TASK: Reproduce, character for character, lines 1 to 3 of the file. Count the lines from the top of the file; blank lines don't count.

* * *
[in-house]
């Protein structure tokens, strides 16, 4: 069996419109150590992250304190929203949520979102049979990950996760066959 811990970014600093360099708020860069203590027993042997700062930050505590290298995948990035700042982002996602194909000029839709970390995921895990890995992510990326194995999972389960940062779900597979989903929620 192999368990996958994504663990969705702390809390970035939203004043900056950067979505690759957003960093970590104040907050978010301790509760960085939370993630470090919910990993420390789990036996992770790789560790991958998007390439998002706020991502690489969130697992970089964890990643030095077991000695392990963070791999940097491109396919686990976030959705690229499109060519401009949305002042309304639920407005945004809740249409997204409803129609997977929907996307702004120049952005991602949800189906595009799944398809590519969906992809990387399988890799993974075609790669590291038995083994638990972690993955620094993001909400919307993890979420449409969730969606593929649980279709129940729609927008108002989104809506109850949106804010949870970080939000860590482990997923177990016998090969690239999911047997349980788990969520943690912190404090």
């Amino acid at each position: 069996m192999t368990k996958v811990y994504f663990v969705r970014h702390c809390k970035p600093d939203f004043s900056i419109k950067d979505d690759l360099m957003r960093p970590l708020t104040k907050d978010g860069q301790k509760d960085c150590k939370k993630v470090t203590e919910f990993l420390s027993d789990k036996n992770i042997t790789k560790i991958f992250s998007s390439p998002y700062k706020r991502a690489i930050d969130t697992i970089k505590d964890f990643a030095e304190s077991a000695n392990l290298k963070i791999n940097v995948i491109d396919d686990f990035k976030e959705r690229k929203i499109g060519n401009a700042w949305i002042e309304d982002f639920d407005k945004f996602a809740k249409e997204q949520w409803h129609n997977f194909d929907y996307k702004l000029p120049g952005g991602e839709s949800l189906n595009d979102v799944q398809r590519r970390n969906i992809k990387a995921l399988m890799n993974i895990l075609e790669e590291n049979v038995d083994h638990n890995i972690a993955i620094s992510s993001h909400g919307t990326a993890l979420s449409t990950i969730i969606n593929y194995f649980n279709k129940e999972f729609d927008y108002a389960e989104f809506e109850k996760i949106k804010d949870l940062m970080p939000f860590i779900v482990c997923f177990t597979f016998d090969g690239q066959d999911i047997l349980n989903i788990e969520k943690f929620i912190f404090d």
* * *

[in-house]
């Protein structure tokens, strides 16, 4: 069996419109150590992250304190929203949520979102049979990950996760066959 811990970014600093360099708020860069203590027993042997700062930050505590290298995948990035700042982002996602194909000029839709970390995921895990890995992510990326194995999972389960940062779900597979989903929620 192999368990996958994504663990969705702390809390970035939203004043900056950067979505690759957003960093970590104040907050978010301790509760960085939370993630470090919910990993420390789990036996992770790789560790991958998007390439998002706020991502690489969130697992970089964890990643030095077991000695392990963070791999940097491109396919686990976030959705690229499109060519401009949305002042309304639920407005945004809740249409997204409803129609997977929907996307702004120049952005991602949800189906595009799944398809590519969906992809990387399988890799993974075609790669590291038995083994638990972690993955620094993001909400919307993890979420449409969730969606593929649980279709129940729609927008108002989104809506109850949106804010949870970080939000860590482990997923177990016998090969690239999911047997349980788990969520943690912190404090």
């Amino acid at each position: 069996m192999t368990k996958v811990y994504f663990v969705r970014h702390c809390k970035p600093d939203f004043s900056i419109k950067d979505d690759l360099m957003r960093p970590l708020t104040k907050d978010g860069q301790k509760d960085c150590k939370k993630v470090t203590e919910f990993l420390s027993d789990k036996n992770i042997t790789k560790i991958f992250s998007s390439p998002y700062k706020r991502a690489i930050d969130t697992i970089k505590d964890f990643a030095e304190s077991a000695n392990l290298k963070i791999n940097v995948i491109d396919d686990f990035k976030e959705r690229k929203i499109g060519n401009a700042w949305i002042e309304d982002f639920d407005k945004f996602a809740k249409e997204q949520w409803h129609n997977f194909d929907y996307k702004l000029p120049g952005g991602e839709s949800l189906n595009d979102v799944q398809r590519r970390n969906i992809k990387a995921l399988m890799n993974i895990l075609e790669e590291n049979v038995d083994h638990n890995i972690a993955i620094s992510s993001h909400g919307t990326a993890l979420s449409t990950i969730i969606n593929y194995f649980n279709k129940e999972f729609d927008y108002a389960e989104f809506e109850k996760i949106k804010d949870l940062m970080p939000f860590i779900v482990c997923f177990t597979f016998d090969g690239q066959d999911i047997l349980n989903i788990e969520k943690f929620i912190f404090d």